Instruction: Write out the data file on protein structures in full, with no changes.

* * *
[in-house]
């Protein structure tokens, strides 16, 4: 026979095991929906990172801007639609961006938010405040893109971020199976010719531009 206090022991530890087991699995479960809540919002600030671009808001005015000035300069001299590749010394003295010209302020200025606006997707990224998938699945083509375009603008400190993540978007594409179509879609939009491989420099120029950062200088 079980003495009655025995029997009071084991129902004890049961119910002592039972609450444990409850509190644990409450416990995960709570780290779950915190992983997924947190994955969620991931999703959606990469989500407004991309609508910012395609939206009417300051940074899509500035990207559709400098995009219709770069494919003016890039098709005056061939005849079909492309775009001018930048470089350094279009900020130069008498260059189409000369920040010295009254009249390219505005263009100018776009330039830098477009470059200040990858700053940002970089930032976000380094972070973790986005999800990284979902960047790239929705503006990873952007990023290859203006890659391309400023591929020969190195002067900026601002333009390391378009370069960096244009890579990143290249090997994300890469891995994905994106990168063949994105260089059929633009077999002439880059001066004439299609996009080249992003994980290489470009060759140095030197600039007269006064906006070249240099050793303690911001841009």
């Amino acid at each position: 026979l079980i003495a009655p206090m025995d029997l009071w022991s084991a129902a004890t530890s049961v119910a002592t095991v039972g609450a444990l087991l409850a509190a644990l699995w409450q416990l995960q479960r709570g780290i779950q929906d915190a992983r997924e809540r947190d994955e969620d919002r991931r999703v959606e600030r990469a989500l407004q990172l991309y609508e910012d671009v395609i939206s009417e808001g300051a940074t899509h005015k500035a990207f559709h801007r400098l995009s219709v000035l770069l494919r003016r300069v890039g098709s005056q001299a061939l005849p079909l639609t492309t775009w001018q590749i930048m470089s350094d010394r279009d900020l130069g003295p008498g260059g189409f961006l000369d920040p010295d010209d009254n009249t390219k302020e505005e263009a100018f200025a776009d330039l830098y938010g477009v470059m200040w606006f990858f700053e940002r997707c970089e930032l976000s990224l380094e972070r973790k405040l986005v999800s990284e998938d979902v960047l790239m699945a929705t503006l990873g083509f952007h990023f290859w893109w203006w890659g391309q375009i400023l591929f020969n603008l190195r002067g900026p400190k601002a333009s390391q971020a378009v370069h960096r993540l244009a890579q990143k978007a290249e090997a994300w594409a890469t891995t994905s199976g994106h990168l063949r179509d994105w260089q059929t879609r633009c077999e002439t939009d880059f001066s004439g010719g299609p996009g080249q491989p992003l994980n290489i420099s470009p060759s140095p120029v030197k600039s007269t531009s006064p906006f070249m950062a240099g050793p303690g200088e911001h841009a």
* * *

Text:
[in-house]
């Protein structure tokens, strides 16, 4: 026979095991929906990172801007639609961006938010405040893109971020199976010719531009 206090022991530890087991699995479960809540919002600030671009808001005015000035300069001299590749010394003295010209302020200025606006997707990224998938699945083509375009603008400190993540978007594409179509879609939009491989420099120029950062200088 079980003495009655025995029997009071084991129902004890049961119910002592039972609450444990409850509190644990409450416990995960709570780290779950915190992983997924947190994955969620991931999703959606990469989500407004991309609508910012395609939206009417300051940074899509500035990207559709400098995009219709770069494919003016890039098709005056061939005849079909492309775009001018930048470089350094279009900020130069008498260059189409000369920040010295009254009249390219505005263009100018776009330039830098477009470059200040990858700053940002970089930032976000380094972070973790986005999800990284979902960047790239929705503006990873952007990023290859203006890659391309400023591929020969190195002067900026601002333009390391378009370069960096244009890579990143290249090997994300890469891995994905994106990168063949994105260089059929633009077999002439880059001066004439299609996009080249992003994980290489470009060759140095030197600039007269006064906006070249240099050793303690911001841009």
């Amino acid at each position: 026979l079980i003495a009655p206090m025995d029997l009071w022991s084991a129902a004890t530890s049961v119910a002592t095991v039972g609450a444990l087991l409850a509190a644990l699995w409450q416990l995960q479960r709570g780290i779950q929906d915190a992983r997924e809540r947190d994955e969620d919002r991931r999703v959606e600030r990469a989500l407004q990172l991309y609508e910012d671009v395609i939206s009417e808001g300051a940074t899509h005015k500035a990207f559709h801007r400098l995009s219709v000035l770069l494919r003016r300069v890039g098709s005056q001299a061939l005849p079909l639609t492309t775009w001018q590749i930048m470089s350094d010394r279009d900020l130069g003295p008498g260059g189409f961006l000369d920040p010295d010209d009254n009249t390219k302020e505005e263009a100018f200025a776009d330039l830098y938010g477009v470059m200040w606006f990858f700053e940002r997707c970089e930032l976000s990224l380094e972070r973790k405040l986005v999800s990284e998938d979902v960047l790239m699945a929705t503006l990873g083509f952007h990023f290859w893109w203006w890659g391309q375009i400023l591929f020969n603008l190195r002067g900026p400190k601002a333009s390391q971020a378009v370069h960096r993540l244009a890579q990143k978007a290249e090997a994300w594409a890469t891995t994905s199976g994106h990168l063949r179509d994105w260089q059929t879609r633009c077999e002439t939009d880059f001066s004439g010719g299609p996009g080249q491989p992003l994980n290489i420099s470009p060759s140095p120029v030197k600039s007269t531009s006064p906006f070249m950062a240099g050793p303690g200088e911001h841009a």